The writers of Comedy Central’s anti-business Corporate are exploiting the tragedy of 9/11 to get a rise out of conservative viewers. Star Jake Weisman told The Daily Beast, “Honestly, I want Fox News to see it and I want them to get really mad,” regarding their season finale mocking the tragedy that resulted in the deaths of 2,996 people. Corporate writers are apparently oblivious to irony as this week’s episode exploits 9/11 in order to portray businesses as exploiting 9/11 for monetary gain. Clearly pandering to a liberal audience’s desire to see corporations accused of egregious evils, Wednesday’s finale, “Remember Day,” features a fictitious world where a business attempts to turn the anniversary of 9/11 into a profit making national holiday, complete with goose dinners, office parties, and red, white, and blue apparel.



Lifetime’s euthanasia Drama, Mary Kills People, is no longer just championing the cause of assisted suicide for the terminally ill or those suffering from intense physical pain. Now, the show supports euthanasia for those enduring great emotional pain, such as due to the death of a loved one. ER nurse Mary Harris (Caroline Dhavernas) kills people so that they can die “with dignity.” Monday night’s second season premiere, “The Means,” had Mary justifying her decision to euthanize both a man dying from mesothelioma and his perfectly healthy wife because they want to die together.



This season of CBS’s The Good Fight is delivering on its promise to make the show all about Trump. The opening credits feature scenes of President Trump delivering speeches and the episode titles reflect how many days he has been in office. Sunday’s episode, “Day 415”, began with a fake TV news report on President Trump. While liberals constantly accuse Trump and conservatives of spreading “fake news,” the writers of The Good Fight have no problem using actual fake news to mock the president. The made-up WXBK News Channel sports the headline, “Trump ‘Chats’ with Mermaid, Cleo,” claiming Trump tweeted about speaking with a mermaid, which White House aids are now refuting.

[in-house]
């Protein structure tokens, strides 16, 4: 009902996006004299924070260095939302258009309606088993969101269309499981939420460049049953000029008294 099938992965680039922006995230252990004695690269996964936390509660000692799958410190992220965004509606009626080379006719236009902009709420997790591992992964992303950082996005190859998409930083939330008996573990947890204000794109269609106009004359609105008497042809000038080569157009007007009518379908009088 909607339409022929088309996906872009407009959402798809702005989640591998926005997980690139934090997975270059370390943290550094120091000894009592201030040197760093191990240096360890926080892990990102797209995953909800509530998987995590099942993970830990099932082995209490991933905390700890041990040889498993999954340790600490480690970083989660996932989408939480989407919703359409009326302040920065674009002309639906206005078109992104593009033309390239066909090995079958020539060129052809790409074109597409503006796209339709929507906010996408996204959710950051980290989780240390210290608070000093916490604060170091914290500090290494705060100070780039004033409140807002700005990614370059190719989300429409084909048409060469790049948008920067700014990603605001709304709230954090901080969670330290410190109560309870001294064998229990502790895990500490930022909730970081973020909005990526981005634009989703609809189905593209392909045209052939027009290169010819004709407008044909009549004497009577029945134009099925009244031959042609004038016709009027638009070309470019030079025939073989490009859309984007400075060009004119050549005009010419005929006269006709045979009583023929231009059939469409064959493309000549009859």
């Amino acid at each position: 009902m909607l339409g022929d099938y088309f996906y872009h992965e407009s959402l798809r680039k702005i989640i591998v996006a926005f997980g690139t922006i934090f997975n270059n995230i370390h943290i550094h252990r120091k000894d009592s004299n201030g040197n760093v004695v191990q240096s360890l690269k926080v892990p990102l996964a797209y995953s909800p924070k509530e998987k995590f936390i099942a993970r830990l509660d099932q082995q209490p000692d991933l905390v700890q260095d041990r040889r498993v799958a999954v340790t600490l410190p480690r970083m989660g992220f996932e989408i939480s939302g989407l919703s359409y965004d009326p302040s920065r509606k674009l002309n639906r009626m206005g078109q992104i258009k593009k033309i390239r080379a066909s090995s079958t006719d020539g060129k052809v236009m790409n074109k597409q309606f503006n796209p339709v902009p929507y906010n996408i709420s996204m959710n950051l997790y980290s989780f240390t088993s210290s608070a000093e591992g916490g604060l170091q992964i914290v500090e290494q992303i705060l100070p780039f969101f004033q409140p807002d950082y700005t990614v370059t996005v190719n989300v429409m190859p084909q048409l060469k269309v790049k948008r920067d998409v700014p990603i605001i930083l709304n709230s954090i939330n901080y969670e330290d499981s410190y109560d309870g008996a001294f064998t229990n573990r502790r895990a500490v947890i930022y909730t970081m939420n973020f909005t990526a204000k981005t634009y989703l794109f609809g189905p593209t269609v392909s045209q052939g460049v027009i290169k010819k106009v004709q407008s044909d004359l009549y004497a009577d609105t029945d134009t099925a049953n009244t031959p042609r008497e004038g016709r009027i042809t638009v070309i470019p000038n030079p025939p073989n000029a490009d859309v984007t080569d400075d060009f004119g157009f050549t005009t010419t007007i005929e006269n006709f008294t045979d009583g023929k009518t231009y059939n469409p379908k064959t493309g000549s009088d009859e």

David Letterman’s Netflix series, My Next Guest Needs no Introduction, hosted Pakistani education activist Malala Yousafzai on Friday’s episode, “You Know, She has a Nobel Peace Prize.” But while Malala discussed the importance of education for women, with less than 12 minutes left in the interview, Letterman uses his opportunity to interview the youngest Nobel Prize laureate to pick fun at President Trump.



Another show is congratulating itself for pushing the envelope by attacking President Trump. The new season of CBS’s The Good Fight plans to feature episodes on Trump’s impeachment, white supremacy, racial injustice, and the Russian golden showers scandal. Sunday’s premiere, "Day 408," opens with an anti-Trump tweet being praised by the Obamas. Liz Reddick posts a tweet calling President Trump a white supremacist. At the funeral of her father, a man approaches and says, “Michelle and Barack asked me to extend their condolences… They loved your tweet by the way…It had to be said.” How brave, to join the mass of people tweeting that Trump is a white supremacist.



Consumer confidence reached the highest level since November 2000, but that good economic news went unmentioned by the three broadcast networks’ evening newscasts.

ABC World News Tonight with David Muir, NBC Nightly News with Lester Holt and CBS Evening News with Jeff Glor all ignored the update from The Conference Board on Feb. 27. NBC Nightly News spent 21 seconds discussing the trivial (and not time sensitive) decline in average payout by the tooth fairy. That was 21 more seconds than they spent on how Americans feel about the U.S. economy.



Netflix’s Seven Seconds can be summed up by a drunken slur uttered during its fifth episode: “You’re all racist a**holes. Every one of you cops.” And when it comes to this show, that statement is correct. Seven Seconds, released February 23, portrays police officers and the justice system as incredibly racist and apathetic. The show revolves around the hit-and-run death of Brenton Butler, a 15-year-old black kid, at the hands of police officer Peter Jablonski (Beau Knapp) and three other white police officers in New Jersey. Although the collision is an accident, the police officers decide to flee the scene, believing the boy to be dead. Brenton is found alive 12 hours later and taken to the hospital, where he eventually dies. An investigation and trial ensue, to the dismay of all the police officers.



Despite widespread praise when first purchasing his newspaper empire, liberal billionaire Warren Buffett’s company Berkshire Hathaway is slashing media jobs by 6 percent — after cutting hundreds of jobs last year, according to Bloomberg.



Despite calling themselves feminists, liberals constantly slam conservative women without remorse. On Wednesday’s episode of Comedy Central’s anti-business show, Corporate, “The Long Meeting,” Hampton Deville Board of Directors member Bill Hathaway (Fred Willard) announces, “So that concludes the story of how I got laid by Margaret Thatcher. Great at sex but...terrible at politics.



Everytown for Gun Safety’s “flat wrong” claim that there have been 18 school shootings in 2018 continues to spread on social media. On Feb. 20, liberal donor and billionaire Tom Steyer quoted it in a tweet linking to a CNN story about the Parkland, Florida victims.